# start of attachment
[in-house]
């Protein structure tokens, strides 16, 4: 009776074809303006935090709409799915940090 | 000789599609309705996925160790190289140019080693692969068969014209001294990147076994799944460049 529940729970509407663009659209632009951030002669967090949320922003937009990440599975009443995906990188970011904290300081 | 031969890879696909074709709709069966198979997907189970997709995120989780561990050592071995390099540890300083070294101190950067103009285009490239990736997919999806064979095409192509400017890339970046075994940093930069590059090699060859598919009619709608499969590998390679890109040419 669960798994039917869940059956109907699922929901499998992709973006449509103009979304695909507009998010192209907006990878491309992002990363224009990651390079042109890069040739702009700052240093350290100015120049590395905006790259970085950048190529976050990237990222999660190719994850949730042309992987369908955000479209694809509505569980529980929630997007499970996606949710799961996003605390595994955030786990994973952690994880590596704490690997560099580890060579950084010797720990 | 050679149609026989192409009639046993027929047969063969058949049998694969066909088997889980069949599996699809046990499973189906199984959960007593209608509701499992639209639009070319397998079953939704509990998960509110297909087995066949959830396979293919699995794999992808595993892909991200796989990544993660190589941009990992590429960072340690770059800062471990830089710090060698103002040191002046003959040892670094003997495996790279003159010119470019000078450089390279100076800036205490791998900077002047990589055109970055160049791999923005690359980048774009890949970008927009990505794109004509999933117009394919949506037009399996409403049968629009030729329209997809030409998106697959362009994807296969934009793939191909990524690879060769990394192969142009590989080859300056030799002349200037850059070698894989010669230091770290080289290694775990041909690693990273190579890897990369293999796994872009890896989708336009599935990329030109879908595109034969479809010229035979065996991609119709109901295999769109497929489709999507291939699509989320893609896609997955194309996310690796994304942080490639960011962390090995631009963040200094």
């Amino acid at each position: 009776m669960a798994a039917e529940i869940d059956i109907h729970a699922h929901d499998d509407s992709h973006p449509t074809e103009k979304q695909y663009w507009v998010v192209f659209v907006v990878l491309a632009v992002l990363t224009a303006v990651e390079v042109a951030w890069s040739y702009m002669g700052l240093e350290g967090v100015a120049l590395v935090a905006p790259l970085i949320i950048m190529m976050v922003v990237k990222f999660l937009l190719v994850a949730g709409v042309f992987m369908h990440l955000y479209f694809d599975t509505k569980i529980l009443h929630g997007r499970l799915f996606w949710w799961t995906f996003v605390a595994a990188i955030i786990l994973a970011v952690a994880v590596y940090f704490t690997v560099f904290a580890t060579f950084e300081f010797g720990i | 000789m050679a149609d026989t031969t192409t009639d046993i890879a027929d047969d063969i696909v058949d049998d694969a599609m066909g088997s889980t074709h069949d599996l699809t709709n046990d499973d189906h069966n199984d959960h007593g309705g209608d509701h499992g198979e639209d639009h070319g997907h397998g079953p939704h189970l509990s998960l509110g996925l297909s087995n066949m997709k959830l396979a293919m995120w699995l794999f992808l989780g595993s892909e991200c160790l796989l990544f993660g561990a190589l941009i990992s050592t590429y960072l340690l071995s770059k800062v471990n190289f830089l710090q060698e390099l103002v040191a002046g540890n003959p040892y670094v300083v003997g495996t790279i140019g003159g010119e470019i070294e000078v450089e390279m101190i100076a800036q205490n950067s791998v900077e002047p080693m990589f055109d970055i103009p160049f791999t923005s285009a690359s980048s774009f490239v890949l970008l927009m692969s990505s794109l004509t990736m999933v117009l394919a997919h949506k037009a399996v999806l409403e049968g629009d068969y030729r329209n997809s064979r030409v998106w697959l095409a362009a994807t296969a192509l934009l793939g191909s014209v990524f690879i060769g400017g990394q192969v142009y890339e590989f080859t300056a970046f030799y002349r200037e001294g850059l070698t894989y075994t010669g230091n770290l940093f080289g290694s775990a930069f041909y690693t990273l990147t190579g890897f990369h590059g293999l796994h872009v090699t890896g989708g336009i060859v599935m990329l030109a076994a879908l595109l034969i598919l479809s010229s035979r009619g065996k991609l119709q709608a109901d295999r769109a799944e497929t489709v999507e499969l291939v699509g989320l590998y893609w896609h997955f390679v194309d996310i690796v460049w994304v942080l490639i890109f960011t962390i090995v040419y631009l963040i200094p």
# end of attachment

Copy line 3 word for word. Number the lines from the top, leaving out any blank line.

């Amino acid at each position: 009776m669960a798994a039917e529940i869940d059956i109907h729970a699922h929901d499998d509407s992709h973006p449509t074809e103009k979304q695909y663009w507009v998010v192209f659209v907006v990878l491309a632009v992002l990363t224009a303006v990651e390079v042109a951030w890069s040739y702009m002669g700052l240093e350290g967090v100015a120049l590395v935090a905006p790259l970085i949320i950048m190529m976050v922003v990237k990222f999660l937009l190719v994850a949730g709409v042309f992987m369908h990440l955000y479209f694809d599975t509505k569980i529980l009443h929630g997007r499970l799915f996606w949710w799961t995906f996003v605390a595994a990188i955030i786990l994973a970011v952690a994880v590596y940090f704490t690997v560099f904290a580890t060579f950084e300081f010797g720990i | 000789m050679a149609d026989t031969t192409t009639d046993i890879a027929d047969d063969i696909v058949d049998d694969a599609m066909g088997s889980t074709h069949d599996l699809t709709n046990d499973d189906h069966n199984d959960h007593g309705g209608d509701h499992g198979e639209d639009h070319g997907h397998g079953p939704h189970l509990s998960l509110g996925l297909s087995n066949m997709k959830l396979a293919m995120w699995l794999f992808l989780g595993s892909e991200c160790l796989l990544f993660g561990a190589l941009i990992s050592t590429y960072l340690l071995s770059k800062v471990n190289f830089l710090q060698e390099l103002v040191a002046g540890n003959p040892y670094v300083v003997g495996t790279i140019g003159g010119e470019i070294e000078v450089e390279m101190i100076a800036q205490n950067s791998v900077e002047p080693m990589f055109d970055i103009p160049f791999t923005s285009a690359s980048s774009f490239v890949l970008l927009m692969s990505s794109l004509t990736m999933v117009l394919a997919h949506k037009a399996v999806l409403e049968g629009d068969y030729r329209n997809s064979r030409v998106w697959l095409a362009a994807t296969a192509l934009l793939g191909s014209v990524f690879i060769g400017g990394q192969v142009y890339e590989f080859t300056a970046f030799y002349r200037e001294g850059l070698t894989y075994t010669g230091n770290l940093f080289g290694s775990a930069f041909y690693t990273l990147t190579g890897f990369h590059g293999l796994h872009v090699t890896g989708g336009i060859v599935m990329l030109a076994a879908l595109l034969i598919l479809s010229s035979r009619g065996k991609l119709q709608a109901d295999r769109a799944e497929t489709v999507e499969l291939v699509g989320l590998y893609w896609h997955f390679v194309d996310i690796v460049w994304v942080l490639i890109f960011t962390i090995v040419y631009l963040i200094p």